Fear, Confidence, and Competence

Fear, Confidence, and Competence

Over the last few weeks, we’ve been having a repeated conversation with our almost seven-year-old surrounding the waterslide at our town pool. He’s naturally a bit anxious and nervous (which he certainly gets from his parents), and while my wife and daughter love going down the slide, he has yet to do it. He wants to, in theory, but every time he gets to the top, he walks back down.

Fear can be a powerful motivator, but most of the time, it’s a paralyzing force. It’s not just an emotion, it’s also a physical sensation that tells us, “Danger! Danger! Don’t move!” And when that fear takes over, it can be hard to overcome it. And as we discovered with our son, coaxing, cajoling, encouraging, bartering, and bribing are unlikely to work.

But perhaps, reminding ourselves of the times we didn’t give into our fear can give us the courage to move forward in new situations. In this week’s Torah portion, Devarim, Moses recounts the Israelites’ journeys and battles. In Deuteronomy 3:2-3, Moses looks back on their wars in the wilderness – and their trepidation facing Og, king of Bashan – and reminds the Israelites:

But God said to me: Do not fear him, for I am delivering him and all his troops and his country into your power, and you will do to him as you did to Sihon, king of the Amorites, who lived in Heshbon. So our God also delivered into our power King Og of Bashan, with all his troops, and we dealt them such a blow that no survivor was left.

While the Israelites had always been a bit skittish before any of the battles as described in Numbers, Og was a qualitatively different king – while the Israelites saw foes like the normal-sized inhabitants of Canaan as “giants” before entering the land, Og’s size even merits a verse in this week’s portion: “His bedstead, an iron bedstead, is now in Rabbah of the Ammonites; it is nine cubits long and four cubits wide [about 13 by 5 feet], by the standard cubit!” (3:11) And Og was more than just scary-looking; later traditions describe Og as having survived from the time of Noah’s flood because of his height, and so the Israelites might actually needed to have been afraid of Og.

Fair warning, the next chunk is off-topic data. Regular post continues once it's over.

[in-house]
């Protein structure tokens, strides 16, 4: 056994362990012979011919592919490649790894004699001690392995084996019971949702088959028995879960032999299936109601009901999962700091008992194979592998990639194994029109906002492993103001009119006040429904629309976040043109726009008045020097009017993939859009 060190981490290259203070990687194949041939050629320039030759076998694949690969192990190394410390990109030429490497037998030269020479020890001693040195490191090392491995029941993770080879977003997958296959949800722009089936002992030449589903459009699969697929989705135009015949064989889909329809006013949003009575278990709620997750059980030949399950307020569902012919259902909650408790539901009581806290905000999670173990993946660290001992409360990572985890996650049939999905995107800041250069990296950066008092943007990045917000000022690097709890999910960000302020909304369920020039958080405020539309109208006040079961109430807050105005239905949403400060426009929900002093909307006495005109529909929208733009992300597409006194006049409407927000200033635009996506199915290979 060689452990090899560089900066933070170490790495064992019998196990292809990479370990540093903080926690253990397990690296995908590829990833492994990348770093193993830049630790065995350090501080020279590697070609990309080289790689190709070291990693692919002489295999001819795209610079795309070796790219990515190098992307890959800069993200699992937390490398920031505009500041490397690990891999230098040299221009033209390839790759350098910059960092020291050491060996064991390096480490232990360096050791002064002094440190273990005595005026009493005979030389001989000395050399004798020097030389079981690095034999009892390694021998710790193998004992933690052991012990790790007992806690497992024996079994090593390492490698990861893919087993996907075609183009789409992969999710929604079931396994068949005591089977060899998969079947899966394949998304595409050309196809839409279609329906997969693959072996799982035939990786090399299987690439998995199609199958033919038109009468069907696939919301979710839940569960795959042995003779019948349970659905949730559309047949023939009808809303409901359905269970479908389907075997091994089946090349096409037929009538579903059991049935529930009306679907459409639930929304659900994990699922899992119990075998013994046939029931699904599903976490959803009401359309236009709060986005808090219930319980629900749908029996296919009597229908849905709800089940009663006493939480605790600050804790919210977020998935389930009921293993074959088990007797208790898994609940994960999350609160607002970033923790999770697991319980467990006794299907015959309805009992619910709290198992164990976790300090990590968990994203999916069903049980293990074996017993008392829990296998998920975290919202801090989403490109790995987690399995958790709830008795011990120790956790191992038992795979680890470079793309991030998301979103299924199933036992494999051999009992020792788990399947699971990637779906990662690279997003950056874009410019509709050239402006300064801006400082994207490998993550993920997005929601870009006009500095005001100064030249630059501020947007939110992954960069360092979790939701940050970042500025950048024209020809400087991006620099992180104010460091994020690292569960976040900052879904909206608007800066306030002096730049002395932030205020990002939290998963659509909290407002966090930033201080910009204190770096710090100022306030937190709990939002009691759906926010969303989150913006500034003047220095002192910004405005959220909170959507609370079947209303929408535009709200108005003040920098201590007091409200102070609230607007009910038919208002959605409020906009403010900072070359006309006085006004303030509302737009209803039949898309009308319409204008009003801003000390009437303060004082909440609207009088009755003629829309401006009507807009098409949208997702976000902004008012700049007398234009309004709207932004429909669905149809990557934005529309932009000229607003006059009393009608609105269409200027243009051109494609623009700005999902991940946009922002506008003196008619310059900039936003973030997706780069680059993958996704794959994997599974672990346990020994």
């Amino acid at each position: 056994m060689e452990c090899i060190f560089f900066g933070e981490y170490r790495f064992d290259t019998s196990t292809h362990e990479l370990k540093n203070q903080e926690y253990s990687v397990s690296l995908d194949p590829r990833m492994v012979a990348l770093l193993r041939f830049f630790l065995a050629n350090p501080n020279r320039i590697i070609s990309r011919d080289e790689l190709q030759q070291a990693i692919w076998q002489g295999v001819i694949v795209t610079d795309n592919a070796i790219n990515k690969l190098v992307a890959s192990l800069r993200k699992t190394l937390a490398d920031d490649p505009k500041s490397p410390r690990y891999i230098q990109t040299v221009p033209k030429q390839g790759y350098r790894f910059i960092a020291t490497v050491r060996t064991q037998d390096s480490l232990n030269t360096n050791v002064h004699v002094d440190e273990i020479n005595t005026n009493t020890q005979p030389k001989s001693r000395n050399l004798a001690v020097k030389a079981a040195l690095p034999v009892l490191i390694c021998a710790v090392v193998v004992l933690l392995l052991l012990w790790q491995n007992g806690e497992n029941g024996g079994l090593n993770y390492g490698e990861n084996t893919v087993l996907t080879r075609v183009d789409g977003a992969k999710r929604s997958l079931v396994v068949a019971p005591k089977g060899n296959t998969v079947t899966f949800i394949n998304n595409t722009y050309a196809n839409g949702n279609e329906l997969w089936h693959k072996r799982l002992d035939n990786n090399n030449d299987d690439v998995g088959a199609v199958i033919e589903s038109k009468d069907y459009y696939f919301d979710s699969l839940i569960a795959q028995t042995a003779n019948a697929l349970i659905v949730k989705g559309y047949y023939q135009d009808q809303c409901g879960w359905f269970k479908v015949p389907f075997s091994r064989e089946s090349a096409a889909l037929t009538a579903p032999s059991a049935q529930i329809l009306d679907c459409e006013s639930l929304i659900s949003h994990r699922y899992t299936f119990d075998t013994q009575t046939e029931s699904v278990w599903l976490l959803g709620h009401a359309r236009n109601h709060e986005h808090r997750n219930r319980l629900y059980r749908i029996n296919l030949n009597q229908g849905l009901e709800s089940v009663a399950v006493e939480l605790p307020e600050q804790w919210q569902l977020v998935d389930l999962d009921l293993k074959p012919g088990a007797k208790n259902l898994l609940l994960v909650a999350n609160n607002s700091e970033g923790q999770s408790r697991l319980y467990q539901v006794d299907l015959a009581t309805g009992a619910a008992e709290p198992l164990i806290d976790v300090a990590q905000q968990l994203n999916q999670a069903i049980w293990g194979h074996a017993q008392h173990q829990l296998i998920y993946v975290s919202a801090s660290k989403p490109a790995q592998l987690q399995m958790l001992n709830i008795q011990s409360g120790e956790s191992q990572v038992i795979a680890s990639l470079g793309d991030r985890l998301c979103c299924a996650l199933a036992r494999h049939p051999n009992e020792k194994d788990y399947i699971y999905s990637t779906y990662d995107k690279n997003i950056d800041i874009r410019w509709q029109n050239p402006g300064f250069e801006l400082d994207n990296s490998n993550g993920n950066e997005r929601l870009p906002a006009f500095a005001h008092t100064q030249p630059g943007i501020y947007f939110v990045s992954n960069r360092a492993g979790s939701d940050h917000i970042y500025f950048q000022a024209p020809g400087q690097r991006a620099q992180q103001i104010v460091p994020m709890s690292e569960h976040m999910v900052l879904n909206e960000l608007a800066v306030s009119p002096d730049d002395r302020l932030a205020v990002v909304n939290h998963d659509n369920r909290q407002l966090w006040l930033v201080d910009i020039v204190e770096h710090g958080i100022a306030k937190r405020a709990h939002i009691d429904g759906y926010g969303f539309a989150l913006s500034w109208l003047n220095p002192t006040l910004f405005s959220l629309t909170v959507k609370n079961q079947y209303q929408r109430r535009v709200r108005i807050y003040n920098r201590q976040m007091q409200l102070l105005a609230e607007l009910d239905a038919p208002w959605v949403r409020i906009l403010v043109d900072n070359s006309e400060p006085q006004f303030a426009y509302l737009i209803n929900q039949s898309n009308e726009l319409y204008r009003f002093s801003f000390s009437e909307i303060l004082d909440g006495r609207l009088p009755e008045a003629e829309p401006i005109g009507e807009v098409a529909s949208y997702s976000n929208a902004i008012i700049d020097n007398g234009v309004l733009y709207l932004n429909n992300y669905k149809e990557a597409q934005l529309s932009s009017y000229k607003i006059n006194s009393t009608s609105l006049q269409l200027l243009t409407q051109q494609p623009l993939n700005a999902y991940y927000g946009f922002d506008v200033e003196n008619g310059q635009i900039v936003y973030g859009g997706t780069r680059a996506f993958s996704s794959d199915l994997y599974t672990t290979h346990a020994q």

But, the Israelites had defeated other nations and had ultimately defeated Og. Moses’s recounting builds up their confidence to enter into the land of Canaan. Confidence comes from competence, and if something seems too big to face right now, we can draw on our own experience to develop the needed courage. That’s a maxim of community organizing – large-scale issues like climate change, reproductive justice, racism, public health, inflation, and gun policy seem totally insurmountable, and when they’re framed that way, they are. But if we can find an achievable goal and win, it will give us the energy to keep fighting. The small victories over the last few days – on climate, assault weapons, reproductive justice – while not panaceas, allow us to renew our strength to continue the work and celebrate what has already been accomplished.

We don’t know if our son will ultimately go down the slide, but the one thing that seems to motivate him is to remind him of all the other times he was scared about something and did it. Self-talk may help, but actions will have a much bigger impact. And as Moses reminds us in his book-long eulogy, best of all is a recounting of our wins, a recording of our bravery, and a reminder of all we have already achieved – so that we can continue to accomplish more.


Geoff Mitelman

Rabbi Geoffrey A. Mitelman is the Founding Director of Sinai and Synapses, an organization that bridges the scientific and religious worlds, and is being incubated at Clal - The National Jewish Center for Learning and Leadership. He was ordained by the Hebrew Union College-Jewish Institute of Religion and served as Assistant and then Associate Rabbi of Temple Beth El of Northern Westchester. In addition to My Jewish Learning, he's written for The Huffington Post, Science and Religion Today, and WordPress.com. He lives in Westchester with his wife Heather Stoltz, a fiber artist, and their daughter.

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